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Oil and gas conflict of interest reform bill gets initial OK from House

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DENVER — A controversial proposal that seeks to restructure the Colorado Oil and Gas Conservation Commission to favor environmental protection over energy production is heading to the Senate after a party-line vote in the House.

Democrats pushed through House Bill 1269 on a vote of 34-29, after amending the bill Monday to force representatives of the oil and gas industry to disclose their financial ties when serving on the nine-member COGCC.

Initially, the proposal aimed to restrict industry representatives from serving on the COGCC at all.

“This bill goes a long way toward restoring trust in the system, because it’s not there now,” said Rep. Mike Foote, D-Lafayette, the bill’s sponsor.

Two Democrats joined Republicans in voting against the bill: Reps. Cherylin Peniston of Westminster and Ed Vigil of San Luis.

On Monday, Republicans offered a series of amendments, one that would have removed environmental advocates from the Commission as well in order to “level the playing field”; all of those amendments were defeated.

On Tuesday, Republicans made their arguments one final time.

“I believe this is legislation in search of a problem,” said Rep. Kathleen Conti, R-Littleton.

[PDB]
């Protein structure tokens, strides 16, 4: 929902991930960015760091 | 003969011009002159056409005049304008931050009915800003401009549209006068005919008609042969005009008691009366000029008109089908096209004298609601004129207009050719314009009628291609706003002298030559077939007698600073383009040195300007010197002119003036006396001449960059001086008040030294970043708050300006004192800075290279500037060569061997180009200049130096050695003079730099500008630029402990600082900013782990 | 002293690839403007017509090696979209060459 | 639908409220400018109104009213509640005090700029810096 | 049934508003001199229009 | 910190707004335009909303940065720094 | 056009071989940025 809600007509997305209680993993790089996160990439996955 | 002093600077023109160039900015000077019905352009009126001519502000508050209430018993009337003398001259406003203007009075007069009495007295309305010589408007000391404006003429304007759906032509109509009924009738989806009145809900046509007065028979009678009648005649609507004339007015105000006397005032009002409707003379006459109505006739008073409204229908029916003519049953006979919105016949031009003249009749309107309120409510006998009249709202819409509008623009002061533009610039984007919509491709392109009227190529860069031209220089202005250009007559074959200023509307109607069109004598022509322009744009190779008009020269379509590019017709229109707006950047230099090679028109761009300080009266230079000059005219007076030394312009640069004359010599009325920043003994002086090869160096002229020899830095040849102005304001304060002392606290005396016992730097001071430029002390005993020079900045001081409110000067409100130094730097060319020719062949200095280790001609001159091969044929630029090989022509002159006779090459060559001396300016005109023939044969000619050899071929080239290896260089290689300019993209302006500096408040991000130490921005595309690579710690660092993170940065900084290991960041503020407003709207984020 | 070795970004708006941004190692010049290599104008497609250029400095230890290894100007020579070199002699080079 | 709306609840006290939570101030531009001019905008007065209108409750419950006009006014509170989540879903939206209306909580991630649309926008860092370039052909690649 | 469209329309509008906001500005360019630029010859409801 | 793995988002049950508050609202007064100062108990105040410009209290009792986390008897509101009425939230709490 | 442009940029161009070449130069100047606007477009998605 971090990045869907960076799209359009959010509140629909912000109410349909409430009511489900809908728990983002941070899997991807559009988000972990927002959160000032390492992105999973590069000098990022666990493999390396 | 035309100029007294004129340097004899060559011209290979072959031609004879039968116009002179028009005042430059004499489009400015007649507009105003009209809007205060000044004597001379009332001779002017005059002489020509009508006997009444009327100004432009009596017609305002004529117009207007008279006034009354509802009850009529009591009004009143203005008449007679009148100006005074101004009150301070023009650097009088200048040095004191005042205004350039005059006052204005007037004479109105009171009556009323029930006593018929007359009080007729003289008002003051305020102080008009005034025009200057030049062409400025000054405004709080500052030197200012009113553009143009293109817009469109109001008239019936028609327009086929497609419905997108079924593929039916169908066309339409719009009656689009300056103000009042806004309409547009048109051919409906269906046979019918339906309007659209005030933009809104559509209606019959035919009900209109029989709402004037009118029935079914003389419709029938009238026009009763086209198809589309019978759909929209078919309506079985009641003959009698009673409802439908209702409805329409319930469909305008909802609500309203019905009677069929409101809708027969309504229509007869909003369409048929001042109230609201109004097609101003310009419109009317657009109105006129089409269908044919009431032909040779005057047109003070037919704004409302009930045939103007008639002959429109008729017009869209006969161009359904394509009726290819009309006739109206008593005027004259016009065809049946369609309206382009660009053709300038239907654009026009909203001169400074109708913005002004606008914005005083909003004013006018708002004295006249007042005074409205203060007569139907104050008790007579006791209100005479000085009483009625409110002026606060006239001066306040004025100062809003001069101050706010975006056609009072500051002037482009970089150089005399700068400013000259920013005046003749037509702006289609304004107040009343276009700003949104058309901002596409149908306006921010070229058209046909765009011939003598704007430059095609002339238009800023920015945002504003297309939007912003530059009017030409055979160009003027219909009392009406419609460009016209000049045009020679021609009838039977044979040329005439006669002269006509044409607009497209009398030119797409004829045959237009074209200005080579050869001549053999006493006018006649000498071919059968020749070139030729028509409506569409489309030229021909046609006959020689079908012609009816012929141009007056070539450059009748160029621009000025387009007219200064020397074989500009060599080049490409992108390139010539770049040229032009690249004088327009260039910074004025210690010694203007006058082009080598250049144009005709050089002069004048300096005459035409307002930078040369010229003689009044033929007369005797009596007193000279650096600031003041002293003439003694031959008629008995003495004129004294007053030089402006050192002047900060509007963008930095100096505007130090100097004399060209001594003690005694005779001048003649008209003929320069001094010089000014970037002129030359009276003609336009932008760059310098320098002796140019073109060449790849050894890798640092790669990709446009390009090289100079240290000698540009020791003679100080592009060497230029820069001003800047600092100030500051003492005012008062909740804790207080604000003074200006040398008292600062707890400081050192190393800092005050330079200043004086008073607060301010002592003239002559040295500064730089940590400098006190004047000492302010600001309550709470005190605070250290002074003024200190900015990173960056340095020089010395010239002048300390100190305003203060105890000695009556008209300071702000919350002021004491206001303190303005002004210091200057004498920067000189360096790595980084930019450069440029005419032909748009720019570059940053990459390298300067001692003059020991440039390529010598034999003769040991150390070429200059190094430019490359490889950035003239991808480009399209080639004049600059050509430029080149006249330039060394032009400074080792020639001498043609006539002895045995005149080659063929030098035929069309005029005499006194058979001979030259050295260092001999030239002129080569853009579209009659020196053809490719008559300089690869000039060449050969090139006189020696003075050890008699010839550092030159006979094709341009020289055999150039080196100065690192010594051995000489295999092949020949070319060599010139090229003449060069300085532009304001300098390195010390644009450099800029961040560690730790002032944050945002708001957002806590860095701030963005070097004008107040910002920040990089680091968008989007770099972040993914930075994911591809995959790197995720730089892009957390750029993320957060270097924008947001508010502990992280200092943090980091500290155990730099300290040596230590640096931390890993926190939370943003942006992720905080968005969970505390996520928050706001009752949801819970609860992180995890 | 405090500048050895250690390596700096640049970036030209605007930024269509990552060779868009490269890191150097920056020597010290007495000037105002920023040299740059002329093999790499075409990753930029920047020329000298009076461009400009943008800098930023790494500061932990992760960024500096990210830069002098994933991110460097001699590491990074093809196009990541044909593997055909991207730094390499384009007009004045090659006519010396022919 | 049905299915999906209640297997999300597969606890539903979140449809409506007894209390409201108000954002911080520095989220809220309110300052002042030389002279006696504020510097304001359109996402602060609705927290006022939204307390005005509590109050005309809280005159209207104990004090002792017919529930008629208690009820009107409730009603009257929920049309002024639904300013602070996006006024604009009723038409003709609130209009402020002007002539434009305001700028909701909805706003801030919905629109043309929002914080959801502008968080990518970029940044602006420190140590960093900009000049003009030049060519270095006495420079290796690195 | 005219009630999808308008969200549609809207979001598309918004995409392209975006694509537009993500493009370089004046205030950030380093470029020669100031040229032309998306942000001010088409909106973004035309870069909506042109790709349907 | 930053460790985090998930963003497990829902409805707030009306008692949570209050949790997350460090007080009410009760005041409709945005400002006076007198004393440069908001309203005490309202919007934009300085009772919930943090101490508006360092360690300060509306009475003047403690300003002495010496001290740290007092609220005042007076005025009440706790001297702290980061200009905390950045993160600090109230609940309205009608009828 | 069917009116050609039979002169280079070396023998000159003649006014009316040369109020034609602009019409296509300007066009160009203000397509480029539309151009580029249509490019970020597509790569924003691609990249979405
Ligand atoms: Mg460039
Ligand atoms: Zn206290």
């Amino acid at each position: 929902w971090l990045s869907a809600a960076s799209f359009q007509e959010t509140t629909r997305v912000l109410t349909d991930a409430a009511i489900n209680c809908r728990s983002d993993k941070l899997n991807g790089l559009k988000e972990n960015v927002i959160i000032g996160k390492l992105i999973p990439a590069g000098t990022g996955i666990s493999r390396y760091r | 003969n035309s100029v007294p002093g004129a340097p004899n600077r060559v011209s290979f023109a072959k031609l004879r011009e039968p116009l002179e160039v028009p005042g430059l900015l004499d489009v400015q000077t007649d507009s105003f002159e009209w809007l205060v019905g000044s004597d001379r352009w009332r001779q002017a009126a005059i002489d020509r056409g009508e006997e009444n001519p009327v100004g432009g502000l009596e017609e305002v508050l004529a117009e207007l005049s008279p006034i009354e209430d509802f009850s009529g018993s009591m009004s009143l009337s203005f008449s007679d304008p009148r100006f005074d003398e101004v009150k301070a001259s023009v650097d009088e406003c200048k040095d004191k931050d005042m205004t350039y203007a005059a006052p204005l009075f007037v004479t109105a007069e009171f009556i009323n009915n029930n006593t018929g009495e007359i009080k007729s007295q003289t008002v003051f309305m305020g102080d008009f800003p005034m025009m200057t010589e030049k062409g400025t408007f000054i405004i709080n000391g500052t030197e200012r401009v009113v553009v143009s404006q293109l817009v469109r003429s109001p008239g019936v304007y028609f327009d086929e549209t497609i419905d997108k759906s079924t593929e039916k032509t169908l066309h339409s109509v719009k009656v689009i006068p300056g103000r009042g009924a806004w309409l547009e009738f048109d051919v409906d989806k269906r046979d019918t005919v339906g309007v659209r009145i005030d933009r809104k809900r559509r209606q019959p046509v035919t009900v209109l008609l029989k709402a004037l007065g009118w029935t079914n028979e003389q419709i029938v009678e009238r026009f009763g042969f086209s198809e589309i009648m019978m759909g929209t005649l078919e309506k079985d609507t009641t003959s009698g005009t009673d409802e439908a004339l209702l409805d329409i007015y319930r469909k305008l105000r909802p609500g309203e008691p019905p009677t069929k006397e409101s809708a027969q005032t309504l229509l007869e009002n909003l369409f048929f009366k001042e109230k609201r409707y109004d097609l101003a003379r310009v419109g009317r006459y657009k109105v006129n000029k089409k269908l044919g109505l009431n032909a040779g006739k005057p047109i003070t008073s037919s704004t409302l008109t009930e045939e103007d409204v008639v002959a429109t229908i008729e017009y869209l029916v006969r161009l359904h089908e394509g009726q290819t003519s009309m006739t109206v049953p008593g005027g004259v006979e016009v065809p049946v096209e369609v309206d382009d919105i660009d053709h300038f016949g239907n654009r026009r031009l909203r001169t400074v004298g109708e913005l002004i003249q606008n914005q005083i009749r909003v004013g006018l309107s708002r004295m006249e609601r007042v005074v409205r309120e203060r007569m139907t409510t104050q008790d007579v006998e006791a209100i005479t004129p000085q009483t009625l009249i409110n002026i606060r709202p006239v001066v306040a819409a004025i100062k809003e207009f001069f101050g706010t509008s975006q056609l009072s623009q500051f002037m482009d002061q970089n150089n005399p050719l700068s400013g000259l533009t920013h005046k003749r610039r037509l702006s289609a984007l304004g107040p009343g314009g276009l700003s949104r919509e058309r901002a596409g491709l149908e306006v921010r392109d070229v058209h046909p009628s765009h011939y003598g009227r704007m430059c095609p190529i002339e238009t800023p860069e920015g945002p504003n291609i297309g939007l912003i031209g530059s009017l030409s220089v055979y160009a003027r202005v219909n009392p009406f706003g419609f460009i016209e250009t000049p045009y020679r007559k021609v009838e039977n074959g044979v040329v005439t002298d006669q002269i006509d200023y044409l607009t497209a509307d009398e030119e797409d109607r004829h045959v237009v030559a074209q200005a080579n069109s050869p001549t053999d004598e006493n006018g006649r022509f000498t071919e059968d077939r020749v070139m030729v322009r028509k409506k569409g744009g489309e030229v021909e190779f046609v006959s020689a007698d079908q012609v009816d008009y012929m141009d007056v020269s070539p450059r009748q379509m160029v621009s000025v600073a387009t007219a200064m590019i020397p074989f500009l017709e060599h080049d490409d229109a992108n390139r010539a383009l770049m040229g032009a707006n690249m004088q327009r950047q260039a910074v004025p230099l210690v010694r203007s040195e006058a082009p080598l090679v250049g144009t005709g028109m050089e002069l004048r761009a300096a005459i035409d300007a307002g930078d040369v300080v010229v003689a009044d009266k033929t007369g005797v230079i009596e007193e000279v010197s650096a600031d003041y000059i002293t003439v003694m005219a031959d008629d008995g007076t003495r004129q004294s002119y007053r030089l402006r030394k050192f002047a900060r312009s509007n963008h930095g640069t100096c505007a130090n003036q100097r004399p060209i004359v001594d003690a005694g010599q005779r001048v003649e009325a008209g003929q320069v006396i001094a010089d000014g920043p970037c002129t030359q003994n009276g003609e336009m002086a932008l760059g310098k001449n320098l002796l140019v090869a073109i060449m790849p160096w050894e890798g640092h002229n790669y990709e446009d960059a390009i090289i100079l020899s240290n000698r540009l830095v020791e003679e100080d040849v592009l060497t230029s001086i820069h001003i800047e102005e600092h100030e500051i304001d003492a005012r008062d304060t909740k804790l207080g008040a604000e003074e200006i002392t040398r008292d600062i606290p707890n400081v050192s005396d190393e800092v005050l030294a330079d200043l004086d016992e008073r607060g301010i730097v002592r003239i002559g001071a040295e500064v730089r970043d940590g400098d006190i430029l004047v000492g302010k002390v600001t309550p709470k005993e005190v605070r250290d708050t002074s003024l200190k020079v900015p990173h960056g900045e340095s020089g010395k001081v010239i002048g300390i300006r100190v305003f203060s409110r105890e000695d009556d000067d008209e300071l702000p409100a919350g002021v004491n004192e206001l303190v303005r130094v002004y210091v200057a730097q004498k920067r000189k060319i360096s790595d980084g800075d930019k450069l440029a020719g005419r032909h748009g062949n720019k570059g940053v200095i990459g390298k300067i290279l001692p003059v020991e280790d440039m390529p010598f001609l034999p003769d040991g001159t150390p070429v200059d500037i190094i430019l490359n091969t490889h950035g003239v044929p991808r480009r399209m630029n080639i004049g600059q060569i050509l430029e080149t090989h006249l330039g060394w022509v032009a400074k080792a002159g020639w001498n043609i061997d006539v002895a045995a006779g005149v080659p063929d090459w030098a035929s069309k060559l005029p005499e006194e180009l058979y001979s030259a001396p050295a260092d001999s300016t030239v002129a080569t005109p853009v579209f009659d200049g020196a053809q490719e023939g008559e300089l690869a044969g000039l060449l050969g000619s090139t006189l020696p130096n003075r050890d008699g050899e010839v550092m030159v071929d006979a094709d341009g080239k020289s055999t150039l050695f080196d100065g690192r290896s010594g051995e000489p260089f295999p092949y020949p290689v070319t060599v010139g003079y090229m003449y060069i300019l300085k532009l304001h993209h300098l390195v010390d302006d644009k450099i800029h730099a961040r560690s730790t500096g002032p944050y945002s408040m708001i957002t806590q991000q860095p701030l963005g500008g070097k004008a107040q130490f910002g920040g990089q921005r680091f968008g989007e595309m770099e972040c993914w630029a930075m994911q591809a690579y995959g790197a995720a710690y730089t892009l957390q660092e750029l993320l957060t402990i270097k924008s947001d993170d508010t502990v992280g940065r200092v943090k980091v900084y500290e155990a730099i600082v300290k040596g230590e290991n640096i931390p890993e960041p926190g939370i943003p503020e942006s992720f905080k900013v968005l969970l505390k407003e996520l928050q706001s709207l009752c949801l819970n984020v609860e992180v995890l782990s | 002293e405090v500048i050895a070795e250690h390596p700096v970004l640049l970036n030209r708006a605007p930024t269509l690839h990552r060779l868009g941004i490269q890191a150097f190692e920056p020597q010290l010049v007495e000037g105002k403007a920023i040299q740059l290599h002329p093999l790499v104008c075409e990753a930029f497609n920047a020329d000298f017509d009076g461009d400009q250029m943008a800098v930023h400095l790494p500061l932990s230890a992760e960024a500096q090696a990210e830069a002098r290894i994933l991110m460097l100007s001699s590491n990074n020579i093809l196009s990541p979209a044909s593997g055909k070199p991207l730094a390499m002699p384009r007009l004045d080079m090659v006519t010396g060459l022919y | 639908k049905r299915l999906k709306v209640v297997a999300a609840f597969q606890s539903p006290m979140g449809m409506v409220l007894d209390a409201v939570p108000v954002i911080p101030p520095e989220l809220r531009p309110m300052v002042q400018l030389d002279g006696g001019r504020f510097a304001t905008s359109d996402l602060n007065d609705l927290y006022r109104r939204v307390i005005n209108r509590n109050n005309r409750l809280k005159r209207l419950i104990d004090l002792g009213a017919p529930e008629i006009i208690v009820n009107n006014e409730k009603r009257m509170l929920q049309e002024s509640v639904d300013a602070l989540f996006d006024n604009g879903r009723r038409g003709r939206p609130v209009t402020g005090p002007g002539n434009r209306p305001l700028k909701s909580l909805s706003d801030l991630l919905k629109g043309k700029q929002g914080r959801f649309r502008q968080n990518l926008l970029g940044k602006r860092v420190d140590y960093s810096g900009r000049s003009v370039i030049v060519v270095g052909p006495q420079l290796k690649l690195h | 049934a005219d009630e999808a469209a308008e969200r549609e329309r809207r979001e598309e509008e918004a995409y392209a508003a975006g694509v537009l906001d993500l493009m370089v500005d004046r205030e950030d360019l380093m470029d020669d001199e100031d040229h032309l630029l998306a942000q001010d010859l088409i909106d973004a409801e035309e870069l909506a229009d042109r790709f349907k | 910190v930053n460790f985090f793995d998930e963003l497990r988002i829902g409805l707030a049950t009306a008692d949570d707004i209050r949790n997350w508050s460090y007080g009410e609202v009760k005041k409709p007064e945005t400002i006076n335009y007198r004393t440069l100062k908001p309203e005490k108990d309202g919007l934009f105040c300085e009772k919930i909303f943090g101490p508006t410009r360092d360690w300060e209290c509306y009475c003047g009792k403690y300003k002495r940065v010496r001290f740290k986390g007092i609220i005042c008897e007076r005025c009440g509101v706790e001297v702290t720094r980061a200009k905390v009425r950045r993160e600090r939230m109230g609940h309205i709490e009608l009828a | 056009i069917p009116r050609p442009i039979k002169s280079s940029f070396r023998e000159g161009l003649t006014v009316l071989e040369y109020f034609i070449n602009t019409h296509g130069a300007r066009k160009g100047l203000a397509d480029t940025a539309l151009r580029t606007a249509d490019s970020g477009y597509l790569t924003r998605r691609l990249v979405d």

Democrats argued that the industry’s representation on the board tasked with regulating the industry is an obvious conflict of interest; and they painted Republicans’ objections as prioritizing the mineral rights of oil and gas companies above the property rights of homeowners and public health.

“I’m here to protect people, not property,” said Rep. Jovan Melton, D-Aurora.

Republicans argued that Melton’s statement presented a false choice.

“There’s a presupposition that if we don’t pass this bill, that in some way health and safety in Colorado is going to be degraded for our citizens,” said House Minority Leader Mark Waller, R-Colorado Springs. “That is not going to happen. We have not seen that happen to this point.

“The people on this commission that have a financial interest in the success of the oil and gas industry also live in our communities. These are Colorado citizens. They’re people who drink water from Colorado wells and rivers. They have a vested interest in public health and safety issues in the state of Colorado.”

Last week, during a debate about fracking, Gov. John Hickenlooper hinted that he’s likely to veto the measure should it get to his desk.

Changing the mission of the COGCC, which has been in statute for decades, isn’t something Hickenlooper would do, he said, “without a lot of serious thought.”